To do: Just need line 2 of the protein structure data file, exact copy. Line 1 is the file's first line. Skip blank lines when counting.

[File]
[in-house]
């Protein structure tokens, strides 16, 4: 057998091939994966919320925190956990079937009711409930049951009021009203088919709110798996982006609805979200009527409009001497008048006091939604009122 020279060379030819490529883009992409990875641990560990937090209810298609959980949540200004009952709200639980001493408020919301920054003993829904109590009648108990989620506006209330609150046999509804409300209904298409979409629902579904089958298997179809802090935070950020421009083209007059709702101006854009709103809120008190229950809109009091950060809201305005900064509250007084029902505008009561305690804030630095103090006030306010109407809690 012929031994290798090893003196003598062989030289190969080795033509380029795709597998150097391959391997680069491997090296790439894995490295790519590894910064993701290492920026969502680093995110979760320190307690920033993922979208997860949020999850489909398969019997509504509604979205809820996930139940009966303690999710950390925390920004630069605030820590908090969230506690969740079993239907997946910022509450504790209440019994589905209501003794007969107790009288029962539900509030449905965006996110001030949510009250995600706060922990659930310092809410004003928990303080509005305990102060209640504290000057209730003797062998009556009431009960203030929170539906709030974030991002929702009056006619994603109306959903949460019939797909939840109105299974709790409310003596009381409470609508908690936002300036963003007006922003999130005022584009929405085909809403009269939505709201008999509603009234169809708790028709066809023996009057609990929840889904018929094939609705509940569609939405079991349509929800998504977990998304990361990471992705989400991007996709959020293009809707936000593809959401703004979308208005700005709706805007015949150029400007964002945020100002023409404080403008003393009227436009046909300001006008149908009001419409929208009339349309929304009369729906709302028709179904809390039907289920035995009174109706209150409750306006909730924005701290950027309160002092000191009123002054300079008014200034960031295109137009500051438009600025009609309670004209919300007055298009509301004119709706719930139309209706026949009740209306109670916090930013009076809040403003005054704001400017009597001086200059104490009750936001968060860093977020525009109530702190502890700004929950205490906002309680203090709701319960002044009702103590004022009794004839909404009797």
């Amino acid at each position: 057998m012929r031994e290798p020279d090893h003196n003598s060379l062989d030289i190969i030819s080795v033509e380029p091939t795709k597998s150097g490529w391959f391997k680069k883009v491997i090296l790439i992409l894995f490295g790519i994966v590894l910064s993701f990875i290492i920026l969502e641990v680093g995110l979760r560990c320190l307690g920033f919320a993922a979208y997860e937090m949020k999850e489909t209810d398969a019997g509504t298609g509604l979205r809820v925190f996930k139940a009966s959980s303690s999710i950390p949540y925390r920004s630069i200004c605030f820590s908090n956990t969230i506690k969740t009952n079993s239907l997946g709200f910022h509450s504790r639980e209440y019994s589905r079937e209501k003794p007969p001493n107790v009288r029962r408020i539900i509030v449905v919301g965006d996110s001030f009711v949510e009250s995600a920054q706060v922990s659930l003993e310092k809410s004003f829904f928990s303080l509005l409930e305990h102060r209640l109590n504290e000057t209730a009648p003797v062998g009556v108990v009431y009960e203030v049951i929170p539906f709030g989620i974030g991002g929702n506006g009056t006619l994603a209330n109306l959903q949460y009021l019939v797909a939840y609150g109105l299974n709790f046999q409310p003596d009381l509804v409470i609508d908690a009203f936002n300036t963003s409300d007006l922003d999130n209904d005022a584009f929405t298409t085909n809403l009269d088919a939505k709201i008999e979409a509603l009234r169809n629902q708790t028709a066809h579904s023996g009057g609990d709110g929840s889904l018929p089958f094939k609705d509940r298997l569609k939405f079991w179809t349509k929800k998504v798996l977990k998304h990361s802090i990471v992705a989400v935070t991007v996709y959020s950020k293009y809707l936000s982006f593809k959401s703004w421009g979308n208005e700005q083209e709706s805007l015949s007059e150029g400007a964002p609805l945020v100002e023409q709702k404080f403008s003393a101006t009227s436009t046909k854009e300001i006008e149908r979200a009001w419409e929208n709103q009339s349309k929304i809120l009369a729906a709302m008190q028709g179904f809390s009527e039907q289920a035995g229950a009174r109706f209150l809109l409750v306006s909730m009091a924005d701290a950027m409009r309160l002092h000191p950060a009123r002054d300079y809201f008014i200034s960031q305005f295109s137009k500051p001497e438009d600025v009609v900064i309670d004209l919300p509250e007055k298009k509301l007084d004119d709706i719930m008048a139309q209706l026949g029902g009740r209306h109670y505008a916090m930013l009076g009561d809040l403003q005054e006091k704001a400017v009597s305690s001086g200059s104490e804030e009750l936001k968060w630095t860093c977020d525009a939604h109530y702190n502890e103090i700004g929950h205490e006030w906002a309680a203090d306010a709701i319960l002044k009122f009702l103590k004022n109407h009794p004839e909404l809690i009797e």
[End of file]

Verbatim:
């Protein structure tokens, strides 16, 4: 057998091939994966919320925190956990079937009711409930049951009021009203088919709110798996982006609805979200009527409009001497008048006091939604009122 020279060379030819490529883009992409990875641990560990937090209810298609959980949540200004009952709200639980001493408020919301920054003993829904109590009648108990989620506006209330609150046999509804409300209904298409979409629902579904089958298997179809802090935070950020421009083209007059709702101006854009709103809120008190229950809109009091950060809201305005900064509250007084029902505008009561305690804030630095103090006030306010109407809690 012929031994290798090893003196003598062989030289190969080795033509380029795709597998150097391959391997680069491997090296790439894995490295790519590894910064993701290492920026969502680093995110979760320190307690920033993922979208997860949020999850489909398969019997509504509604979205809820996930139940009966303690999710950390925390920004630069605030820590908090969230506690969740079993239907997946910022509450504790209440019994589905209501003794007969107790009288029962539900509030449905965006996110001030949510009250995600706060922990659930310092809410004003928990303080509005305990102060209640504290000057209730003797062998009556009431009960203030929170539906709030974030991002929702009056006619994603109306959903949460019939797909939840109105299974709790409310003596009381409470609508908690936002300036963003007006922003999130005022584009929405085909809403009269939505709201008999509603009234169809708790028709066809023996009057609990929840889904018929094939609705509940569609939405079991349509929800998504977990998304990361990471992705989400991007996709959020293009809707936000593809959401703004979308208005700005709706805007015949150029400007964002945020100002023409404080403008003393009227436009046909300001006008149908009001419409929208009339349309929304009369729906709302028709179904809390039907289920035995009174109706209150409750306006909730924005701290950027309160002092000191009123002054300079008014200034960031295109137009500051438009600025009609309670004209919300007055298009509301004119709706719930139309209706026949009740209306109670916090930013009076809040403003005054704001400017009597001086200059104490009750936001968060860093977020525009109530702190502890700004929950205490906002309680203090709701319960002044009702103590004022009794004839909404009797």